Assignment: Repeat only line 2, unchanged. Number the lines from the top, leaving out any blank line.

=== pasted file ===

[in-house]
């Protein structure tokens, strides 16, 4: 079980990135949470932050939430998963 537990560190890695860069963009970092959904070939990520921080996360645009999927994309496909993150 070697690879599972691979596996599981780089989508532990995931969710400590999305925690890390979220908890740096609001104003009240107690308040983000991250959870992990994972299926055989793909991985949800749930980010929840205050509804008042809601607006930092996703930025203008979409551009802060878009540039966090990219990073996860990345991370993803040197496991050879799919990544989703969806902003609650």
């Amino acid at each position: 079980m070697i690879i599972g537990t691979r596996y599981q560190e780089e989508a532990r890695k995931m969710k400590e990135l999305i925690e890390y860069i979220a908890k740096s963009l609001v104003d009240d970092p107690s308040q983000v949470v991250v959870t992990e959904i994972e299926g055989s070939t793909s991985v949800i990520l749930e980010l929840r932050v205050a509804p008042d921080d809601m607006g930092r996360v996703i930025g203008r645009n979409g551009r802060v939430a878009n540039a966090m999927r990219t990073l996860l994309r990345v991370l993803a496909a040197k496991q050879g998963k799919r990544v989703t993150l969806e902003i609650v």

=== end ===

């Protein structure tokens, strides 16, 4: 079980990135949470932050939430998963 537990560190890695860069963009970092959904070939990520921080996360645009999927994309496909993150 070697690879599972691979596996599981780089989508532990995931969710400590999305925690890390979220908890740096609001104003009240107690308040983000991250959870992990994972299926055989793909991985949800749930980010929840205050509804008042809601607006930092996703930025203008979409551009802060878009540039966090990219990073996860990345991370993803040197496991050879799919990544989703969806902003609650």